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O'Reilly Book Excerpts: Enterprise Service Bus

Using the ESB Service Container

by David A. Chappell

Author's note: I am pleased to share with you an excerpt from Chapter 6 of my latest book, Enterprise Service Bus. If you build, integrate, or architect enterprise applications, and are looking for the skills and expertise to become a next-generation enterprise integration architect, this is the book for you!

Related Reading

Enterprise Service Bus
By David A. Chappell

An Enterprise Service Bus (ESB) is a standards-based integration platform that combines messaging, web services, data transformation, and intelligent routing in a highly distributed, event-driven Service Oriented Architecture (SOA). ESBs are rapidly being adopted within IT organizations across a wide variety of industries, to solve real-world integration challenges in a unique and efficient manner.

This book is the first of a new Enterprise Series of books from O'Reilly Media, and is targeted to integration architects, project managers, CIOs, and CTOs who need manage integration issues across their extended enterprises. The architectural concepts are presented in the form of integration patterns that show how an ESB can help solve a diverse range of application integration challenges using standard components and interfaces.

This excerpt comes from one of the core chapters discussing a key architectural concept of the ESB -- the service container. The concepts discussed here are the principal enablers of service reuse through the ESB mantra of "configuration rather than coding." The level of technical depth, architectural discussion, and diagramming notation are indicative of what you will find throughout the rest of the book. I hope you enjoy reading it as much as I enjoyed writing it! (And by the way, while many ESB implementations to date are built using Java components, the ESB is a platform-independent architectural concept that is equally relevant to other languages, such as C++ and C#, for example.) -- Dave

The ESB Service Container

The highly distributed nature of the integration capabilities of the ESB is largely due to traits of the ESB service container. A service container is the physical manifestation of the abstract endpoint, and provides the implementation of the service interface. A service container is a remote process that can host software components. In that respect, it has some similarities to an application server container, but with the specific goal of hosting integration services.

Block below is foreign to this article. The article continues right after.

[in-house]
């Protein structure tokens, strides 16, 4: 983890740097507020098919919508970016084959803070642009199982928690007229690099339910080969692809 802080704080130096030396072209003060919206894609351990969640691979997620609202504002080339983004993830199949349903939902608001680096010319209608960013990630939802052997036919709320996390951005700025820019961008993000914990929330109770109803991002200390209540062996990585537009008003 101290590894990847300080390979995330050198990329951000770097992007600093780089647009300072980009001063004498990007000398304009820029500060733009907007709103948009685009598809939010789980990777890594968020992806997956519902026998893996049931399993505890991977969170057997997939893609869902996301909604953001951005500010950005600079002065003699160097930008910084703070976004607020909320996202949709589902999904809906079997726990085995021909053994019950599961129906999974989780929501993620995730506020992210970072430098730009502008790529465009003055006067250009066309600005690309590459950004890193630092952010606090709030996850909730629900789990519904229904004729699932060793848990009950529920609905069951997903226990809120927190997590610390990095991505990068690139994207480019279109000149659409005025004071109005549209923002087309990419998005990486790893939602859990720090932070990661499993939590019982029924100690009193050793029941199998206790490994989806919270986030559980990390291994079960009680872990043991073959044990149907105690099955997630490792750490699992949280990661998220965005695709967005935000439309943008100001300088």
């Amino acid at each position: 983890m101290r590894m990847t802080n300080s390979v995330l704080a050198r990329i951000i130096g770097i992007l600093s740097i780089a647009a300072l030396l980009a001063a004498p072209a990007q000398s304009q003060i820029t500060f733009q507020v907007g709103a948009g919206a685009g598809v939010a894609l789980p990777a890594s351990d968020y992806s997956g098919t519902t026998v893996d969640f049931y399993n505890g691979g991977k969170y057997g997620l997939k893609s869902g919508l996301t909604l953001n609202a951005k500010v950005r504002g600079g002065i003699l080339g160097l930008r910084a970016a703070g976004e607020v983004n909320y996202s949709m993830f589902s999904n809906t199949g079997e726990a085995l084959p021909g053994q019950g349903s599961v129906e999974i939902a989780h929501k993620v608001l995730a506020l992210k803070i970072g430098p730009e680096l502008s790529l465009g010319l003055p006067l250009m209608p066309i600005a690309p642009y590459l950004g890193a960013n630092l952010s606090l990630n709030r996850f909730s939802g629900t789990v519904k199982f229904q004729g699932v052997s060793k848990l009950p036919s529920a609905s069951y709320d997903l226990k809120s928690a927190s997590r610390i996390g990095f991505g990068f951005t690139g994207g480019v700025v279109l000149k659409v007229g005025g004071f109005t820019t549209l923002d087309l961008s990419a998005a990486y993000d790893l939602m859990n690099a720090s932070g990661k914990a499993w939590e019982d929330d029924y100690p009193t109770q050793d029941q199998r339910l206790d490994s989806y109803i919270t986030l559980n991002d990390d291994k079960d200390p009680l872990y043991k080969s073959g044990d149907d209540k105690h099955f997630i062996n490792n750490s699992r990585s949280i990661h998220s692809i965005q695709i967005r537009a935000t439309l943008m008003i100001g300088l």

A service container is simple and lightweight, but it can have many discrete functions.

As illustrated in Figure 6-10, service containers take on different roles as they are deployed across an ESB.

Figure 6-10
Figure 6-10. ESB service containers are specialized for integration services such as transformation, routing, and application adapters

Unlike its distant cousins, the J2EE application server container and the EAI broker, the ESB service container allows the selective deployment of integration broker functionality exactly when and where you need it, and nothing more than what you need. In its simplest state, a service container is an operating system process that can be managed by the ESB's invocation and management framework.

A service container can host a single service, or can combine multiple services in a single container environment, as illustrated in Figure 6-11.

Figure 6-11
Figure 6-11. The ESB service container allows selective deployment of a single service, or can be combined with other services

An ESB service is also scalable in a fashion that is independent of all other ESB services. A service container may manage multiple instances of a service within a container. Several containers may also be distributed across multiple machines for the purposes of scaling up to handle increased message volume (Figure 6-12).

Figure 6-12
Figure 6-12. Services may be scaled within a container, and several containers may be scaled across multiple machines

The Management Interface of the Service Container

An ESB service container should handle the inflow and outflow of management data such as configuration, auditing, and fault handling. Management interfaces should be implemented using the Java Management eXtensions (JMX) if the ESB implementation supports Java. A more detailed discussion on the use of JMX in an ESB can be found in Chapter 10.

As illustrated in Figure 6-13, an ESB service container supports the retrieval of configuration data from a directory service, and can also have a local cache of configuration data. This means that even if other parts of the ESB, including the directory service, become temporarily unavailable, the service container can continue to operate with its current set of configuration data.

Figure 6-13
Figure 6-13. Service containers support inputs and outputs for management data such as configuration, auditing, and fault handling

Management input data can originate from a remote management console issuing commands such as start, stop, shut down, and refresh the cache. Management output data can consist of event tracking, such as notification that a message has successfully exited the service or that a failure has occurred. These inputs and outputs can be managed by a JMX management console or redirected to some other management tool using standard protocols such as SNMP.

The ESB Service Interface

The ESB container provides the message flow in and out of a service. It also handles a number of facilities, such as service lifecycle and itinerary management, which we will explore in a later section. As illustrated in Figure 6-14, the container manages an entry endpoint and an exit endpoint, which are used by the container to dispatch a message to and from the service.

Figure 6-14
Figure 6-14. Message dispatch to a service uses the service's configured entry and exit endpoints